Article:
Like every language, the language of depression has its identifying characteristics. The use of pronouns and verbs are significant in that they reflect some of the mechanisms of depression.
Language can be a cage, but it can also be scaffolding to help us change.
Language reflects experience
All languages have pronouns, which are general words to describe the self and others. There are three groups of pronouns; first person pronouns- are “I” and “me”; second person pronouns are “you”; and third person pronouns are "they”. There is some evidence that people with depression will use the first person pronoun often - it can be hard for them to see a world outside of their own subjective experience. Similarly, they may turn in on themselves as interacting with others seems too painful, and this is reflected in their language.
A depressed person's relationship to the verbs they use is striking, and this is shown through their choice of "mood". A verb is a word that denotes actions, and people can have different relationships to the things they are describing called moods. A mood in language is, as might be expected, about the relationship that the speaker has to the idea conveyed by the verb. There are three moods: the indicative, the imperative, and the subjunctive.
People experiencing depression gravitate towards expressing self-critical thoughts in the indicative tense: "I'm definitely going to be a failure in my new job". The indicative tense presents something as being a matter of fact, describing certainty.
In this way, the language of people with depression often appears to be stuck in the indicative mood. If someone with depression has self-critical thoughts, then these are expressed as statements of fact rather than subjective opinions. If they have worries about the future, then the anticipated problem “will definitely happen” rather than “could potentially” happen.
The language of possibility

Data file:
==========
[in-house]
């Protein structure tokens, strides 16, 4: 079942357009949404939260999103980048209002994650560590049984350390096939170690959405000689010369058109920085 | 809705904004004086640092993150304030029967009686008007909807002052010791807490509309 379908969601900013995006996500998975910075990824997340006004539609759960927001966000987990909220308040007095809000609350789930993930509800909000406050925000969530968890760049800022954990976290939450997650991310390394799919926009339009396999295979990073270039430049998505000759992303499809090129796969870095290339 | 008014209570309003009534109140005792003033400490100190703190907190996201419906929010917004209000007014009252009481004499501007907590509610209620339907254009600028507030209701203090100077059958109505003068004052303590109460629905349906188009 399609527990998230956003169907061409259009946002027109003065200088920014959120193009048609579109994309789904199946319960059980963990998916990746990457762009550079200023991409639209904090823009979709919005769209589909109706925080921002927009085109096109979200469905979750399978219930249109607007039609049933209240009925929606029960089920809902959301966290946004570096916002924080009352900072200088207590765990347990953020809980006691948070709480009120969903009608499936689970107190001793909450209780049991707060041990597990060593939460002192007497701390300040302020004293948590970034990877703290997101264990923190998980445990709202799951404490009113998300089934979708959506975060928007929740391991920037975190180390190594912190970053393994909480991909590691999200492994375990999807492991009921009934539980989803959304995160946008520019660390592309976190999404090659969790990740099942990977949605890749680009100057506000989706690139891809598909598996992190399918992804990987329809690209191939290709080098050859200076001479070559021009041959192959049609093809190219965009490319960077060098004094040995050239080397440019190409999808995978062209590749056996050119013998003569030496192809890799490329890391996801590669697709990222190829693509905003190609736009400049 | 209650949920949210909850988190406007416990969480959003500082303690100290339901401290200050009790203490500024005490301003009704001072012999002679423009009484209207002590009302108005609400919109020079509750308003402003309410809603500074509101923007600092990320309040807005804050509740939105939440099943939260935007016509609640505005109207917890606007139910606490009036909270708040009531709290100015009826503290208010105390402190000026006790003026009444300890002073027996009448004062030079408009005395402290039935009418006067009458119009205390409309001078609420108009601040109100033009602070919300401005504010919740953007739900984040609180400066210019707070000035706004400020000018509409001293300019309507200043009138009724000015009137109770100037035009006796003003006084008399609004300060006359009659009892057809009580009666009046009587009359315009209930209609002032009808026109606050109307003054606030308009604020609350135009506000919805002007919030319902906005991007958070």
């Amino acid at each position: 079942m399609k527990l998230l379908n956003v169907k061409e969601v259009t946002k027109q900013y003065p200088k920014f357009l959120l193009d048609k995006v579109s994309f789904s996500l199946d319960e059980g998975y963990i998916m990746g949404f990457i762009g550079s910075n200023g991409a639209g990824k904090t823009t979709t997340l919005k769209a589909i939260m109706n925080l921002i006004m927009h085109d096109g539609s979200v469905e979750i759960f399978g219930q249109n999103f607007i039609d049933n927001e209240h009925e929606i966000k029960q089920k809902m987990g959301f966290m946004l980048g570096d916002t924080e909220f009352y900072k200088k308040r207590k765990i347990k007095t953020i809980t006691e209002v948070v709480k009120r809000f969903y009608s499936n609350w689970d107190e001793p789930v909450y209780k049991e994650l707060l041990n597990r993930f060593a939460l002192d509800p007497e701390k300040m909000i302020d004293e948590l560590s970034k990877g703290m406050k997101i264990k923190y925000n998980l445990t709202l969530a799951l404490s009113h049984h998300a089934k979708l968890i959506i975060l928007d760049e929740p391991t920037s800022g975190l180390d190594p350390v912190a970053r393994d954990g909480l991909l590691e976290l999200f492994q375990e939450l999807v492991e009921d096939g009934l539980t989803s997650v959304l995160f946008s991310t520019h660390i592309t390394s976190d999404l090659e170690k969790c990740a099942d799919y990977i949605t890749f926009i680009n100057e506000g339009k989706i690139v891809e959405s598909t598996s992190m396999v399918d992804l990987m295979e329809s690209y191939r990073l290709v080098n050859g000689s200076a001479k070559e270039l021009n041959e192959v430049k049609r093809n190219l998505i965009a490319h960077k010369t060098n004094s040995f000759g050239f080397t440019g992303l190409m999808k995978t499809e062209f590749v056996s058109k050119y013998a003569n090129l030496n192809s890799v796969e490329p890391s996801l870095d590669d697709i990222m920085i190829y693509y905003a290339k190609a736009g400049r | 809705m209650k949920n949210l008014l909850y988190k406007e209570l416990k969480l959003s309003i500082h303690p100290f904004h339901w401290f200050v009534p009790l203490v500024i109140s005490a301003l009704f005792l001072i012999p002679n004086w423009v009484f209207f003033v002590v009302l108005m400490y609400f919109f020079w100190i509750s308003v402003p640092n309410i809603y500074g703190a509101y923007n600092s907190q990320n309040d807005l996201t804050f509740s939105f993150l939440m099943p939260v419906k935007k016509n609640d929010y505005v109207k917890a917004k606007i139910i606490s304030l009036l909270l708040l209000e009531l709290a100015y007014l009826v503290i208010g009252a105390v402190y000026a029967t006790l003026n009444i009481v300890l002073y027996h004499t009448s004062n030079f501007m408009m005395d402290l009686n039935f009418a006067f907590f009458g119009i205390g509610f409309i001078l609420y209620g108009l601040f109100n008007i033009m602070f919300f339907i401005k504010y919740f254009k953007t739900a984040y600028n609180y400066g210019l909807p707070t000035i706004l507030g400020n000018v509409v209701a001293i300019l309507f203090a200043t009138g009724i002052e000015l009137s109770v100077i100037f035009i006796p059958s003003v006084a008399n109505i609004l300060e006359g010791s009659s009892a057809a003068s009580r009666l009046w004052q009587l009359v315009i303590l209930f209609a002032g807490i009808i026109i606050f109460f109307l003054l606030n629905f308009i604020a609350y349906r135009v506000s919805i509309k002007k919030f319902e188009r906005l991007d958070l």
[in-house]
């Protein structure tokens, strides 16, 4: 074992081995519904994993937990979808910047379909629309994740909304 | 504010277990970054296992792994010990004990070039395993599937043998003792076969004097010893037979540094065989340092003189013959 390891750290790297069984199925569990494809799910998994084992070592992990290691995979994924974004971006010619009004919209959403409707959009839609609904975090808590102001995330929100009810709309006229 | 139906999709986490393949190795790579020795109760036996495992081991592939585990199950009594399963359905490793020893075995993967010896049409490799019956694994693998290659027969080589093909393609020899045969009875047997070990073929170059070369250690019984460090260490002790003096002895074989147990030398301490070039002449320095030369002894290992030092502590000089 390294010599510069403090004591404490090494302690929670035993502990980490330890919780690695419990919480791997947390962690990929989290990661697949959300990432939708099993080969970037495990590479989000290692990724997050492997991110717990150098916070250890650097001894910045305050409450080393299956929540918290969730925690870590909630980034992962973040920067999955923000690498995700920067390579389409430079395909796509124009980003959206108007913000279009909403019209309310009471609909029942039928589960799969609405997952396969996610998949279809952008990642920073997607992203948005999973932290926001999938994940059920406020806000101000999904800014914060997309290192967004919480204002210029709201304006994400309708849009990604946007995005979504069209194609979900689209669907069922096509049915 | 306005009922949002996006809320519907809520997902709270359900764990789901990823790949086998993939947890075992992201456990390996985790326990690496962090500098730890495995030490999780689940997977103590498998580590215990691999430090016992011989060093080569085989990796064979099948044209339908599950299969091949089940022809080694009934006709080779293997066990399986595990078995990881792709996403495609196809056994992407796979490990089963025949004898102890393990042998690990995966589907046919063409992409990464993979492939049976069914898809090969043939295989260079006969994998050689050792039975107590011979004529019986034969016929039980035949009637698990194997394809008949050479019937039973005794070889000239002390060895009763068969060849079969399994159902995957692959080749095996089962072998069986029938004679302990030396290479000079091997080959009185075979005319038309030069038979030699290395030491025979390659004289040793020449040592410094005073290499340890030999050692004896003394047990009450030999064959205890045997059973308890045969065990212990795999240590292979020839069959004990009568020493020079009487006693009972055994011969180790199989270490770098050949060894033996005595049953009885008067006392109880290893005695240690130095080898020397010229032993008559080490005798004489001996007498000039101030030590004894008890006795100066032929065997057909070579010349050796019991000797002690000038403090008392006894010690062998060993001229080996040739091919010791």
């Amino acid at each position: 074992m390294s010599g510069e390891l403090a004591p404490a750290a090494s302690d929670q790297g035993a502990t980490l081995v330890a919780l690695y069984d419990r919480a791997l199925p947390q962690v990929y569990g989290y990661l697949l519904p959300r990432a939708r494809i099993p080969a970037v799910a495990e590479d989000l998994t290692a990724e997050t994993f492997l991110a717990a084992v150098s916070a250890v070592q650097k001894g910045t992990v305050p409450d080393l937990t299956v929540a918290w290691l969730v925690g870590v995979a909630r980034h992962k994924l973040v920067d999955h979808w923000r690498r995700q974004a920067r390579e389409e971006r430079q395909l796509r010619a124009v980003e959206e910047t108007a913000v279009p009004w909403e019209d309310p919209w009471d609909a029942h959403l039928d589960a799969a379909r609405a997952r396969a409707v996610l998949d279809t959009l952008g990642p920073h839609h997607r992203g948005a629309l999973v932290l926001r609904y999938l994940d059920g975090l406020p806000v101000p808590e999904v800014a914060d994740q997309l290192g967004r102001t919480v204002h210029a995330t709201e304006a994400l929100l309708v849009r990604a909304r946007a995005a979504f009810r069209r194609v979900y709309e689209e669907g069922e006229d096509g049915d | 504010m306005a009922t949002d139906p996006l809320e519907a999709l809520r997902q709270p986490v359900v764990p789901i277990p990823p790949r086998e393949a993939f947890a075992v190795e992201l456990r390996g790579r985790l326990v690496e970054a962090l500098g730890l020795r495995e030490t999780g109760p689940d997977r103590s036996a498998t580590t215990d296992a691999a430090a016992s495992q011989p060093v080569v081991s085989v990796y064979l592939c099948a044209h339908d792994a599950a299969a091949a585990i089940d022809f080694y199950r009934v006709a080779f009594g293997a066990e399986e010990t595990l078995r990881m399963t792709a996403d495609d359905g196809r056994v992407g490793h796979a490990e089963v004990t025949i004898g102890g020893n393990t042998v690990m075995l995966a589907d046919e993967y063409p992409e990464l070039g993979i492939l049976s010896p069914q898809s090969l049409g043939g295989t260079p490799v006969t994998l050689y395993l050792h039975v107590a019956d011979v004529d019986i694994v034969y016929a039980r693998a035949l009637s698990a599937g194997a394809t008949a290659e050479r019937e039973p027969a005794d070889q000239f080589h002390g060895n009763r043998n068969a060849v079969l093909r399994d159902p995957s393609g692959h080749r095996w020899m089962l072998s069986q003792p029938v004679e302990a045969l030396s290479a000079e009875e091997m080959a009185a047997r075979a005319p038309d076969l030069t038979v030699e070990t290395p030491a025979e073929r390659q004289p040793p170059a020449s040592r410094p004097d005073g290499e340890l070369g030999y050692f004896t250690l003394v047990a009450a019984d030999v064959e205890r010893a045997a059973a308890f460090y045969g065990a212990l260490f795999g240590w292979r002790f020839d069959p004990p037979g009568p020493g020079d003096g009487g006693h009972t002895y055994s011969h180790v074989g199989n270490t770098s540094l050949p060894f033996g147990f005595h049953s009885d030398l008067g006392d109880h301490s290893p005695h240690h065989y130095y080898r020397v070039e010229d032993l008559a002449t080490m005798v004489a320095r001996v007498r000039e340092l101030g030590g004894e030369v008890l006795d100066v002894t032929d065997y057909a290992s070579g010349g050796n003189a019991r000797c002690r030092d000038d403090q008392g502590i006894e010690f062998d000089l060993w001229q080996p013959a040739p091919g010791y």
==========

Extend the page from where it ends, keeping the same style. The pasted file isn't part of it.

These thoughts can be challenged by thinking more in the subjunctive, which is denoted bywords such as could, possibly, and might. Thinking more in the subjunctive allows us to think in terms of possibilities, giving us a tool for imagining a different story to our pain. In Alan Bennett’s play “the History Boys”, Dakin says, “It's subjunctive history. You know the subjunctive? The mood used when something may or may not have happened. When it is imagined.”
The subjunctive allows us to think about our pasts differently. In the film "Good Will Hunting", Matt Damon as Will blames himself for his problems. His psychologist, Sean, played by Robin Williams, offers him a “subjunctive history”: one where there is another possible and more helpful interpretation of his life.
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Changing imperatives from destructive to constructive
The imperatives used in depression can often be destructive in nature, instructing or commanding us to belittle or punish ourselves. For example, someone may tell themselves "do not seek help". Looking at the imperative opens up the possibility for positive instruction; "do not seek help" can change into something else, a mantra-like message to tell oneself such as "keep on going". This principle is seen in the Cognitive Behavioural Analysis System of Therapy (CBASP) - it's called a “call to arms”. These are easily memorable short instructions to give ourselves which can be put into action.
Language can be a cage, but it can also be scaffolding to help us change. That is to say, an awareness that faulty cognitions work their way into language empowers one to actively change how they speak. Whilst changing one's language isn't an instantaneous cure for depression, a change in perspective can pave the path to recovery. Language teaches us that there are multiple points of views. Changes in the use of pronouns, more emphasis on the subjunctive, and more imperatives which are geared towards helpfulness can be the small markers which indicate that someone is recovering from depression.
Click here to buy Michael's book 'A Practical Guide to Working with Depression: A cognitive behavioural approach for mental health workers'.